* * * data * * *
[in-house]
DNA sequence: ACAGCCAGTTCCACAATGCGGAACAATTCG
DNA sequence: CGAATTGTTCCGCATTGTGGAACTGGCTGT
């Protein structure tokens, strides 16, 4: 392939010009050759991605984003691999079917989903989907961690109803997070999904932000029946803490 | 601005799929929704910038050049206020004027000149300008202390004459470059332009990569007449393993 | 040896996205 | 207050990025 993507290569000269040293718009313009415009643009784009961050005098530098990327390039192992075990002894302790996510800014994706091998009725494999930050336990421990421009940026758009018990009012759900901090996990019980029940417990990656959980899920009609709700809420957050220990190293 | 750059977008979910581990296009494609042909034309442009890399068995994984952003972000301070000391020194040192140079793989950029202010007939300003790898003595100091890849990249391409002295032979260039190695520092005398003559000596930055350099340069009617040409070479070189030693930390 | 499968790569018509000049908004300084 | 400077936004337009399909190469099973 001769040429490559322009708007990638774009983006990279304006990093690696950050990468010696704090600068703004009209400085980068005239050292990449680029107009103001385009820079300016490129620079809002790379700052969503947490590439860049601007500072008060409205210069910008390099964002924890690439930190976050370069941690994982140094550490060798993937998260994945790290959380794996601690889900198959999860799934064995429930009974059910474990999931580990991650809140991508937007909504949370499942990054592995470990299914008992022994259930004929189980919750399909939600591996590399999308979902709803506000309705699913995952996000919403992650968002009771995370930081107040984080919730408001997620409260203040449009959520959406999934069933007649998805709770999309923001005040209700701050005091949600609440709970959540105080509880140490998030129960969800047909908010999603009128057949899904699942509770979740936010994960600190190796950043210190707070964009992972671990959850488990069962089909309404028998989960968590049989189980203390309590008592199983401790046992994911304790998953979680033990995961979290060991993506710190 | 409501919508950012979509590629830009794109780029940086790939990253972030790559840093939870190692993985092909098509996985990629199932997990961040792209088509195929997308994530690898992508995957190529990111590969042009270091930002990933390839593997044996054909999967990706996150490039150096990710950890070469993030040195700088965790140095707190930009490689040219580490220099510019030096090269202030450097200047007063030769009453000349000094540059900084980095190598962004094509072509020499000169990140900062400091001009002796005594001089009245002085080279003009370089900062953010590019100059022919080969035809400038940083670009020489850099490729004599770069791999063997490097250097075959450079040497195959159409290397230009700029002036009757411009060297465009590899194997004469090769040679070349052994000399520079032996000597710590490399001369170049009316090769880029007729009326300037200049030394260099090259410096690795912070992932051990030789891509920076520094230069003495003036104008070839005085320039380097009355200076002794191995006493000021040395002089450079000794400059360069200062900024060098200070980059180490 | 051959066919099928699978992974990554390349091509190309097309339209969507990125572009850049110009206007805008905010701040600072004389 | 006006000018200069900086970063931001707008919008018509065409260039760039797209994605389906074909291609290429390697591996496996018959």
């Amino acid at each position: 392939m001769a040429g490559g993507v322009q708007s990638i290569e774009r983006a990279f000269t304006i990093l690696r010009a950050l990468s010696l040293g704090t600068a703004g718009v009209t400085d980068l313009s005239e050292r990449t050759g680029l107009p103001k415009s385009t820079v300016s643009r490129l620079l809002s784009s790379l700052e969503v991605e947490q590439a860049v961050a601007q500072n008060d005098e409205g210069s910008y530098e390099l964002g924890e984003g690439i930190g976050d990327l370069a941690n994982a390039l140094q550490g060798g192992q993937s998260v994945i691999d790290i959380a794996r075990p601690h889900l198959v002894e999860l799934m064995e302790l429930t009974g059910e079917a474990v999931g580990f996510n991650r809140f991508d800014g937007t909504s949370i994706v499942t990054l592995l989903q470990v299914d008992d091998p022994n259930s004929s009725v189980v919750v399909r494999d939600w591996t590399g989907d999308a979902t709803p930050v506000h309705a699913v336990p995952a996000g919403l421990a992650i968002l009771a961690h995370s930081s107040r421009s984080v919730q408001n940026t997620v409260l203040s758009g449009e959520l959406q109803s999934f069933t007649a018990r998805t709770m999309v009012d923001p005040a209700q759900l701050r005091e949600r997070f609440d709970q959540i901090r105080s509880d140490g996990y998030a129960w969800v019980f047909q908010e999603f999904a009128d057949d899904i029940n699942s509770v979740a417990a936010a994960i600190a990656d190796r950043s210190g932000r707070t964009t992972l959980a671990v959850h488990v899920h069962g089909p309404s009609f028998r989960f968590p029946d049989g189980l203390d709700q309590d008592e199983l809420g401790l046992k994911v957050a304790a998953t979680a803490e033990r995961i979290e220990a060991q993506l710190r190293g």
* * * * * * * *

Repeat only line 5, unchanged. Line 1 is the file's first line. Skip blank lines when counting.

């Amino acid at each position: 392939m001769a040429g490559g993507v322009q708007s990638i290569e774009r983006a990279f000269t304006i990093l690696r010009a950050l990468s010696l040293g704090t600068a703004g718009v009209t400085d980068l313009s005239e050292r990449t050759g680029l107009p103001k415009s385009t820079v300016s643009r490129l620079l809002s784009s790379l700052e969503v991605e947490q590439a860049v961050a601007q500072n008060d005098e409205g210069s910008y530098e390099l964002g924890e984003g690439i930190g976050d990327l370069a941690n994982a390039l140094q550490g060798g192992q993937s998260v994945i691999d790290i959380a794996r075990p601690h889900l198959v002894e999860l799934m064995e302790l429930t009974g059910e079917a474990v999931g580990f996510n991650r809140f991508d800014g937007t909504s949370i994706v499942t990054l592995l989903q470990v299914d008992d091998p022994n259930s004929s009725v189980v919750v399909r494999d939600w591996t590399g989907d999308a979902t709803p930050v506000h309705a699913v336990p995952a996000g919403l421990a992650i968002l009771a961690h995370s930081s107040r421009s984080v919730q408001n940026t997620v409260l203040s758009g449009e959520l959406q109803s999934f069933t007649a018990r998805t709770m999309v009012d923001p005040a209700q759900l701050r005091e949600r997070f609440d709970q959540i901090r105080s509880d140490g996990y998030a129960w969800v019980f047909q908010e999603f999904a009128d057949d899904i029940n699942s509770v979740a417990a936010a994960i600190a990656d190796r950043s210190g932000r707070t964009t992972l959980a671990v959850h488990v899920h069962g089909p309404s009609f028998r989960f968590p029946d049989g189980l203390d709700q309590d008592e199983l809420g401790l046992k994911v957050a304790a998953t979680a803490e033990r995961i979290e220990a060991q993506l710190r190293g």